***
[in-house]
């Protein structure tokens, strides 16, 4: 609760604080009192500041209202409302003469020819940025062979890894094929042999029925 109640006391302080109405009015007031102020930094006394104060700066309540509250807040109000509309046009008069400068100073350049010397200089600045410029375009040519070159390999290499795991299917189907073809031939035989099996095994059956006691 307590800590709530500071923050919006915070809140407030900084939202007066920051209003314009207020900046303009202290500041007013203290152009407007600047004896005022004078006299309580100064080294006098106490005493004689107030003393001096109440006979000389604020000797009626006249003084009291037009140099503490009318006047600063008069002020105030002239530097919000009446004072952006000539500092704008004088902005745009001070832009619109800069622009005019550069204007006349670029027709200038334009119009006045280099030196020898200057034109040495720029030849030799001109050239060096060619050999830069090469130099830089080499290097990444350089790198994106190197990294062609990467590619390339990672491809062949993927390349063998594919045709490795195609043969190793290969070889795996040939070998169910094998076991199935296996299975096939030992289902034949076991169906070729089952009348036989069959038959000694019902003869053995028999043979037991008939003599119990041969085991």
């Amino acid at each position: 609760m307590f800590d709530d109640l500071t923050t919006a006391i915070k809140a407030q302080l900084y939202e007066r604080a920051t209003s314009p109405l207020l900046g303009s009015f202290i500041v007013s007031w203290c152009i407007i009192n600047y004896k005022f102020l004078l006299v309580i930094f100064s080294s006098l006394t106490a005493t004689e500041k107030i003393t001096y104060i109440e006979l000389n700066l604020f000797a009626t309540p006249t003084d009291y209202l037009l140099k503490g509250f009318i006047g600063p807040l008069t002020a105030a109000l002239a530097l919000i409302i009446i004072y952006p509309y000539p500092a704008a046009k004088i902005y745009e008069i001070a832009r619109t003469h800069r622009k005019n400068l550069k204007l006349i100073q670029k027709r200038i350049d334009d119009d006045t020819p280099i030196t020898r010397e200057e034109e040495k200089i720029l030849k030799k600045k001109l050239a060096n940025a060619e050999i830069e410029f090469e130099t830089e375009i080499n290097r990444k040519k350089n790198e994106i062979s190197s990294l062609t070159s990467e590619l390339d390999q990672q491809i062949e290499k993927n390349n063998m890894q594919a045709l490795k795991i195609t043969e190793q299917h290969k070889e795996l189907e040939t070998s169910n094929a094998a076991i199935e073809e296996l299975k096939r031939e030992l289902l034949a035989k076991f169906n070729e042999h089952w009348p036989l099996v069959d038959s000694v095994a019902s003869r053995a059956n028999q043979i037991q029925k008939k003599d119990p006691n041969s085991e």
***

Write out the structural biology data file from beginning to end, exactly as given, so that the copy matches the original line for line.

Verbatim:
[in-house]
């Protein structure tokens, strides 16, 4: 609760604080009192500041209202409302003469020819940025062979890894094929042999029925 109640006391302080109405009015007031102020930094006394104060700066309540509250807040109000509309046009008069400068100073350049010397200089600045410029375009040519070159390999290499795991299917189907073809031939035989099996095994059956006691 307590800590709530500071923050919006915070809140407030900084939202007066920051209003314009207020900046303009202290500041007013203290152009407007600047004896005022004078006299309580100064080294006098106490005493004689107030003393001096109440006979000389604020000797009626006249003084009291037009140099503490009318006047600063008069002020105030002239530097919000009446004072952006000539500092704008004088902005745009001070832009619109800069622009005019550069204007006349670029027709200038334009119009006045280099030196020898200057034109040495720029030849030799001109050239060096060619050999830069090469130099830089080499290097990444350089790198994106190197990294062609990467590619390339990672491809062949993927390349063998594919045709490795195609043969190793290969070889795996040939070998169910094998076991199935296996299975096939030992289902034949076991169906070729089952009348036989069959038959000694019902003869053995028999043979037991008939003599119990041969085991």
């Amino acid at each position: 609760m307590f800590d709530d109640l500071t923050t919006a006391i915070k809140a407030q302080l900084y939202e007066r604080a920051t209003s314009p109405l207020l900046g303009s009015f202290i500041v007013s007031w203290c152009i407007i009192n600047y004896k005022f102020l004078l006299v309580i930094f100064s080294s006098l006394t106490a005493t004689e500041k107030i003393t001096y104060i109440e006979l000389n700066l604020f000797a009626t309540p006249t003084d009291y209202l037009l140099k503490g509250f009318i006047g600063p807040l008069t002020a105030a109000l002239a530097l919000i409302i009446i004072y952006p509309y000539p500092a704008a046009k004088i902005y745009e008069i001070a832009r619109t003469h800069r622009k005019n400068l550069k204007l006349i100073q670029k027709r200038i350049d334009d119009d006045t020819p280099i030196t020898r010397e200057e034109e040495k200089i720029l030849k030799k600045k001109l050239a060096n940025a060619e050999i830069e410029f090469e130099t830089e375009i080499n290097r990444k040519k350089n790198e994106i062979s190197s990294l062609t070159s990467e590619l390339d390999q990672q491809i062949e290499k993927n390349n063998m890894q594919a045709l490795k795991i195609t043969e190793q299917h290969k070889e795996l189907e040939t070998s169910n094929a094998a076991i199935e073809e296996l299975k096939r031939e030992l289902l034949a035989k076991f169906n070729e042999h089952w009348p036989l099996v069959d038959s000694v095994a019902s003869r053995a059956n028999q043979i037991q029925k008939k003599d119990p006691n041969s085991e």